As for adding wires to the bulbs and making them flash alternately like the crossing signal lights, not sure this is a good idea but what I do is I take two of the 7219 bulbs, take one wire lead each and connect them to each other. Then I take three loose wires, put one wire on one isolated lead on each bulb and put the third wire on the jointed leads. The leads that are not jointed together get wired to the L and R terminals on the flasher unit to flash, while the jointed wire, the Common Ground wire, gets wired to the Out terminal to the lights can blink and flash alternately. I know I should just wire each terminal individually but I think I found a more efficient way to do so so that I don't have too many wires showing and running down the gate arm. But if you have better advice on that, please tell me.

As for the tip light on the gate that lights steadily (stays on,) I already know what to do about that, I wire that separately and wire that directly to the power source, not to the L and R terminals!

Let me show you exactly what I'm doing or trying to do using photos
Crossing Gate with three (3) 7219R Bulbs.png

Okay here are the 7219R bulbs on the gate, which I made myself. Since the leads are long I wrapped them around the gate arm to try to keep them in place as you can see. And as you can also see, they weren't wired yet!

Crossing Gate with three (3) 7219R Bulbs Lit 3.png
Crossing Gate with three (3) 7219R Bulbs Lit 4.png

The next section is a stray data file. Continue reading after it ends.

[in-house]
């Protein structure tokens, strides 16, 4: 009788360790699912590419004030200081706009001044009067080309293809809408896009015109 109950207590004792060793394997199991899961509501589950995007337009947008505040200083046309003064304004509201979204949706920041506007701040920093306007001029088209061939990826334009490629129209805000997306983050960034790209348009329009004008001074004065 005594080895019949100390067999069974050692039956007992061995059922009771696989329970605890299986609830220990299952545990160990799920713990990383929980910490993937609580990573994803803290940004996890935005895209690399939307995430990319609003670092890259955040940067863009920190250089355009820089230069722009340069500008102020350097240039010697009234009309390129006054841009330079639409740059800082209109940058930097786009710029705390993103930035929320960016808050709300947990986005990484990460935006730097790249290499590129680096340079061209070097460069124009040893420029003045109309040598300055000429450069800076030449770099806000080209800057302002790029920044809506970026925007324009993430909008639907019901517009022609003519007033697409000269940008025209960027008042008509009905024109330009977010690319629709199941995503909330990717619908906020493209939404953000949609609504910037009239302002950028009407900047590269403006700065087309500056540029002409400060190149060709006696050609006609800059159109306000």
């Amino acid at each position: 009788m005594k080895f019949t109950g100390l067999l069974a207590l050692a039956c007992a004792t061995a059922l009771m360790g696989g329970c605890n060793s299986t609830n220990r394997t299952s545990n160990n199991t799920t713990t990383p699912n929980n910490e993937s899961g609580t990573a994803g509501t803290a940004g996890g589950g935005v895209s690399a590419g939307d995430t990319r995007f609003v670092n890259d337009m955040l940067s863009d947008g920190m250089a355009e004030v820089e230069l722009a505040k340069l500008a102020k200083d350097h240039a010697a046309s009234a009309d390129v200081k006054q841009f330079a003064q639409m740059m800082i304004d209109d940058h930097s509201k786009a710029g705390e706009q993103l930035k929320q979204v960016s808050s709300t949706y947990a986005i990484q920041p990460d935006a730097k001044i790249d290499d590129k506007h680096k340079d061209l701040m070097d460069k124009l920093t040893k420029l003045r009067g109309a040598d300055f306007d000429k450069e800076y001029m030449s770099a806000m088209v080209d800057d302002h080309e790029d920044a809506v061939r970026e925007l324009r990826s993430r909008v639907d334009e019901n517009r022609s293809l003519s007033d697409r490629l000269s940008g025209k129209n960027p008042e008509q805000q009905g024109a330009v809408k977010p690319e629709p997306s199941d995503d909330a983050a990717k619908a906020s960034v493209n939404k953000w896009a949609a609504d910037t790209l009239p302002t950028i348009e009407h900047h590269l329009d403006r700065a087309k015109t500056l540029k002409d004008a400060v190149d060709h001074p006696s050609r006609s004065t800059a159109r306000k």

Now I have the gate lights wired and I have them lighted and flashing like I want them to. The wires are not permanently connected to the bulbs, they're just wrapped around, but I plan to permanently wire them, which is why I ask if I need to solder them. I also need to know how to insulate them if I can.

Like I said, the flashing gate lights are jointly wired together, I took one lead on each two bulbs and connected them but left the remaining leads alone. Then I wired the two lone leads with one wire each and wired the jointed leads both to a third wire (if I have to I'll use four wires but I figured this would be more efficient if I could just use three wires!)

I'm also going to need longer wires for the gates because look at this:
NJI 1190 Cantilever Signals and Gate Light Display.png

Although the crossing set up looks how I want it to and the lights are functioning the way I want them to although the gate lights are on a different flasher unit than the signal lights, in other words the gate lights are not interconnected with the signal lights, but see how the wires are all over the place? This is not what a railroad crossing is supposed to look like and how can a train and crossing cars get through this??? The wires are too short and need to be longer so that I can bury them under the track and grade crossing. I also couldn't lower the gates, they wouldn't stay down and the wires kept getting undone, getting loose from the gate lights and from the flasher unit. I have an idea what to do, I need longer wires and they need to be so that they're not blocking the crossing way for neither trains nor automobiles, but I need to know exactly what wires to use. The wires again have to be discreet but easier to peel and they have to not burn and melt so easily!